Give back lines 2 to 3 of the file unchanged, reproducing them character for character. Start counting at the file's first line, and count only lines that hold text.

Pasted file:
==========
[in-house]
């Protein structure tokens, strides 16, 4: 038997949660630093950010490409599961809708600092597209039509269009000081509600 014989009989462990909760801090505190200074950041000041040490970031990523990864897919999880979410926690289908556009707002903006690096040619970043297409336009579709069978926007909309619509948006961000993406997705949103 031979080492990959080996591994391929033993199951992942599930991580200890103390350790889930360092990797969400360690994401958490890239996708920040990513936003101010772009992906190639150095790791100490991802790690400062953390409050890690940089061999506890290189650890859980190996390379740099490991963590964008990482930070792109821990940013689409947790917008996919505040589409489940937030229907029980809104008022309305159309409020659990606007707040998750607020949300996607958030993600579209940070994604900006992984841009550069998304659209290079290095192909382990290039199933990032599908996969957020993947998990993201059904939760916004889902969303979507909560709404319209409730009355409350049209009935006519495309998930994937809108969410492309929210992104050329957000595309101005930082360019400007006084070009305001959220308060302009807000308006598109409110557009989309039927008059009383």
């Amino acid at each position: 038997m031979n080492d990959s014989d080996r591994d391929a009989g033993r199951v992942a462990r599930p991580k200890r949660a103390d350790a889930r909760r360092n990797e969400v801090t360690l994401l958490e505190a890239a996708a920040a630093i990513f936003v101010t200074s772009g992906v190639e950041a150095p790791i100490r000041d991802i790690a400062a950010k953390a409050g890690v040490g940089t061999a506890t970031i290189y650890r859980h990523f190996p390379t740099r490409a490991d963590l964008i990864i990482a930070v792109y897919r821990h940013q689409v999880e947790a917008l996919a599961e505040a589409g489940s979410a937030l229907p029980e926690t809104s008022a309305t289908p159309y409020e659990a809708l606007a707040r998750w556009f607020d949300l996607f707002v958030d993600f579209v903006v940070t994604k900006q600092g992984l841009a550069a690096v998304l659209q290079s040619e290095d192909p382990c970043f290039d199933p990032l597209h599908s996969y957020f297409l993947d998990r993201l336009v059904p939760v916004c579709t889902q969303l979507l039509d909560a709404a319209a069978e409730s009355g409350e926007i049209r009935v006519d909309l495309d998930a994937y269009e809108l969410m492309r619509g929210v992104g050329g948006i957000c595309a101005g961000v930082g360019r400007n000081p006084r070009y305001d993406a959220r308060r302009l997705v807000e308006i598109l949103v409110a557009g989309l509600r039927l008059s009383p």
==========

């Protein structure tokens, strides 16, 4: 038997949660630093950010490409599961809708600092597209039509269009000081509600 014989009989462990909760801090505190200074950041000041040490970031990523990864897919999880979410926690289908556009707002903006690096040619970043297409336009579709069978926007909309619509948006961000993406997705949103 031979080492990959080996591994391929033993199951992942599930991580200890103390350790889930360092990797969400360690994401958490890239996708920040990513936003101010772009992906190639150095790791100490991802790690400062953390409050890690940089061999506890290189650890859980190996390379740099490991963590964008990482930070792109821990940013689409947790917008996919505040589409489940937030229907029980809104008022309305159309409020659990606007707040998750607020949300996607958030993600579209940070994604900006992984841009550069998304659209290079290095192909382990290039199933990032599908996969957020993947998990993201059904939760916004889902969303979507909560709404319209409730009355409350049209009935006519495309998930994937809108969410492309929210992104050329957000595309101005930082360019400007006084070009305001959220308060302009807000308006598109409110557009989309039927008059009383």
């Amino acid at each position: 038997m031979n080492d990959s014989d080996r591994d391929a009989g033993r199951v992942a462990r599930p991580k200890r949660a103390d350790a889930r909760r360092n990797e969400v801090t360690l994401l958490e505190a890239a996708a920040a630093i990513f936003v101010t200074s772009g992906v190639e950041a150095p790791i100490r000041d991802i790690a400062a950010k953390a409050g890690v040490g940089t061999a506890t970031i290189y650890r859980h990523f190996p390379t740099r490409a490991d963590l964008i990864i990482a930070v792109y897919r821990h940013q689409v999880e947790a917008l996919a599961e505040a589409g489940s979410a937030l229907p029980e926690t809104s008022a309305t289908p159309y409020e659990a809708l606007a707040r998750w556009f607020d949300l996607f707002v958030d993600f579209v903006v940070t994604k900006q600092g992984l841009a550069a690096v998304l659209q290079s040619e290095d192909p382990c970043f290039d199933p990032l597209h599908s996969y957020f297409l993947d998990r993201l336009v059904p939760v916004c579709t889902q969303l979507l039509d909560a709404a319209a069978e409730s009355g409350e926007i049209r009935v006519d909309l495309d998930a994937y269009e809108l969410m492309r619509g929210v992104g050329g948006i957000c595309a101005g961000v930082g360019r400007n000081p006084r070009y305001d993406a959220r308060r302009l997705v807000e308006i598109l949103v409110a557009g989309l509600r039927l008059s009383p």